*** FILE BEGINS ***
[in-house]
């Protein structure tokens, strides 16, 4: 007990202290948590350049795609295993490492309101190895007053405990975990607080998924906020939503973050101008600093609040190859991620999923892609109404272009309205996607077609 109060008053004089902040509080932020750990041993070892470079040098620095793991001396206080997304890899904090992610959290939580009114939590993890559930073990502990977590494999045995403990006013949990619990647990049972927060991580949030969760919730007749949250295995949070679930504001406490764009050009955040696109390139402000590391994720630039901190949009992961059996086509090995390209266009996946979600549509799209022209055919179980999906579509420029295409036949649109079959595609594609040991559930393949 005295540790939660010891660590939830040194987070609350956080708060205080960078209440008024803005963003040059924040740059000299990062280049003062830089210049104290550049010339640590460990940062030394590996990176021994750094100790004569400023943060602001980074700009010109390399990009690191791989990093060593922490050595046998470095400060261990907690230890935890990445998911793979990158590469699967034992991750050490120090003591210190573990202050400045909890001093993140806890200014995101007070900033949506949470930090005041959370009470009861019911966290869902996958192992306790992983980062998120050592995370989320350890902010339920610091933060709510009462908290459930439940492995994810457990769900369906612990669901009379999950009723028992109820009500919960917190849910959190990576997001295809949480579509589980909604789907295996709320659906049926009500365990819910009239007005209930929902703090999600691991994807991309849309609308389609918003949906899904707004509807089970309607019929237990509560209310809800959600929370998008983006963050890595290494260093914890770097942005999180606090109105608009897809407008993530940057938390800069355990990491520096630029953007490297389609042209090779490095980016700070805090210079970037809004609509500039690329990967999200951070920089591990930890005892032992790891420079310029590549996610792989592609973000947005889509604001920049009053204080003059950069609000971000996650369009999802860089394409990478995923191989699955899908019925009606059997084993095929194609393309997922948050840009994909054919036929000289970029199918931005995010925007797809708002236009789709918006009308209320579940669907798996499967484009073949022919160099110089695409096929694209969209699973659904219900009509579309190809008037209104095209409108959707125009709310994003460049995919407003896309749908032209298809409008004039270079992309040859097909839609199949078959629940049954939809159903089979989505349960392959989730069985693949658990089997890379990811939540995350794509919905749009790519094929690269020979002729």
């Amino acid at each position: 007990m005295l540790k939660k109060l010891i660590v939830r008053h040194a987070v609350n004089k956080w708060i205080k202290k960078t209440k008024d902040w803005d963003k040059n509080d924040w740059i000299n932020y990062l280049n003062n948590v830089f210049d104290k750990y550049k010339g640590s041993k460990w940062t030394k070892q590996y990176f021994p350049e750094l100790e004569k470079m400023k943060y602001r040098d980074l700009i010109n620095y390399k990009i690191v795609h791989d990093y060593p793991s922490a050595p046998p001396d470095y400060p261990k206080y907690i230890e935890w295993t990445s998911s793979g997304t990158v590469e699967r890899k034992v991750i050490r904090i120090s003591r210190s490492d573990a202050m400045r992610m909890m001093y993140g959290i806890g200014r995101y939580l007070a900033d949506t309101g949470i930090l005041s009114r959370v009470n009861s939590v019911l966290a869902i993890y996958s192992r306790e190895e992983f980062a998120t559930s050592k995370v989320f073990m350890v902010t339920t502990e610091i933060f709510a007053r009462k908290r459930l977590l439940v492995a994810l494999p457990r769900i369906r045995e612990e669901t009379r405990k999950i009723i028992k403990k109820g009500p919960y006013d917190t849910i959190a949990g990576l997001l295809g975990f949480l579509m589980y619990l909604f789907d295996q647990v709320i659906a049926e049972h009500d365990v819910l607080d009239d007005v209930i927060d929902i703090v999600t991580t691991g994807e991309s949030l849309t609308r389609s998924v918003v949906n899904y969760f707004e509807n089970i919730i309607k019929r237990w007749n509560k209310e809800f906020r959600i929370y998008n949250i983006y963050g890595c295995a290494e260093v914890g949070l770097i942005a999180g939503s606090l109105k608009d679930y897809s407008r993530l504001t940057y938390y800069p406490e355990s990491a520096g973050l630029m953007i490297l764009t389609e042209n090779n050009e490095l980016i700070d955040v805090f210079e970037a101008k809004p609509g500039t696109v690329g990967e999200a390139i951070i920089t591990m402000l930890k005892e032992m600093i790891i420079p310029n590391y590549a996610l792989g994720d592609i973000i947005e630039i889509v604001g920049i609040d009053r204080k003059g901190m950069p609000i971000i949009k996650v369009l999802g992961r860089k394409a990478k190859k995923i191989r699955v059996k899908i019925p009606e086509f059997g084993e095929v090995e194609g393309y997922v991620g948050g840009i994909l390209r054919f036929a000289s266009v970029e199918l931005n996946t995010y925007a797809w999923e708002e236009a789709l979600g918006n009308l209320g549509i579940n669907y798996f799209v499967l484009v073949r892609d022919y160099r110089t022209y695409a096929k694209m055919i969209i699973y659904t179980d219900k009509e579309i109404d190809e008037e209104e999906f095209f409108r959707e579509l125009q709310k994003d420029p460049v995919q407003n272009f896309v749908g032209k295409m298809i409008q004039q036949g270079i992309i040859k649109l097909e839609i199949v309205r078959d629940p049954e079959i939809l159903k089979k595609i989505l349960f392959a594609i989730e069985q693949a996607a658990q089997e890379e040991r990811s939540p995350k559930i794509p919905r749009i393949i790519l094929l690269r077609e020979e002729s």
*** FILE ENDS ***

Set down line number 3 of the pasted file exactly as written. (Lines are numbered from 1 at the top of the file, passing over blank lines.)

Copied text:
């Amino acid at each position: 007990m005295l540790k939660k109060l010891i660590v939830r008053h040194a987070v609350n004089k956080w708060i205080k202290k960078t209440k008024d902040w803005d963003k040059n509080d924040w740059i000299n932020y990062l280049n003062n948590v830089f210049d104290k750990y550049k010339g640590s041993k460990w940062t030394k070892q590996y990176f021994p350049e750094l100790e004569k470079m400023k943060y602001r040098d980074l700009i010109n620095y390399k990009i690191v795609h791989d990093y060593p793991s922490a050595p046998p001396d470095y400060p261990k206080y907690i230890e935890w295993t990445s998911s793979g997304t990158v590469e699967r890899k034992v991750i050490r904090i120090s003591r210190s490492d573990a202050m400045r992610m909890m001093y993140g959290i806890g200014r995101y939580l007070a900033d949506t309101g949470i930090l005041s009114r959370v009470n009861s939590v019911l966290a869902i993890y996958s192992r306790e190895e992983f980062a998120t559930s050592k995370v989320f073990m350890v902010t339920t502990e610091i933060f709510a007053r009462k908290r459930l977590l439940v492995a994810l494999p457990r769900i369906r045995e612990e669901t009379r405990k999950i009723i028992k403990k109820g009500p919960y006013d917190t849910i959190a949990g990576l997001l295809g975990f949480l579509m589980y619990l909604f789907d295996q647990v709320i659906a049926e049972h009500d365990v819910l607080d009239d007005v209930i927060d929902i703090v999600t991580t691991g994807e991309s949030l849309t609308r389609s998924v918003v949906n899904y969760f707004e509807n089970i919730i309607k019929r237990w007749n509560k209310e809800f906020r959600i929370y998008n949250i983006y963050g890595c295995a290494e260093v914890g949070l770097i942005a999180g939503s606090l109105k608009d679930y897809s407008r993530l504001t940057y938390y800069p406490e355990s990491a520096g973050l630029m953007i490297l764009t389609e042209n090779n050009e490095l980016i700070d955040v805090f210079e970037a101008k809004p609509g500039t696109v690329g990967e999200a390139i951070i920089t591990m402000l930890k005892e032992m600093i790891i420079p310029n590391y590549a996610l792989g994720d592609i973000i947005e630039i889509v604001g920049i609040d009053r204080k003059g901190m950069p609000i971000i949009k996650v369009l999802g992961r860089k394409a990478k190859k995923i191989r699955v059996k899908i019925p009606e086509f059997g084993e095929v090995e194609g393309y997922v991620g948050g840009i994909l390209r054919f036929a000289s266009v970029e199918l931005n996946t995010y925007a797809w999923e708002e236009a789709l979600g918006n009308l209320g549509i579940n669907y798996f799209v499967l484009v073949r892609d022919y160099r110089t022209y695409a096929k694209m055919i969209i699973y659904t179980d219900k009509e579309i109404d190809e008037e209104e999906f095209f409108r959707e579509l125009q709310k994003d420029p460049v995919q407003n272009f896309v749908g032209k295409m298809i409008q004039q036949g270079i992309i040859k649109l097909e839609i199949v309205r078959d629940p049954e079959i939809l159903k089979k595609i989505l349960f392959a594609i989730e069985q693949a996607a658990q089997e890379e040991r990811s939540p995350k559930i794509p919905r749009i393949i790519l094929l690269r077609e020979e002729s």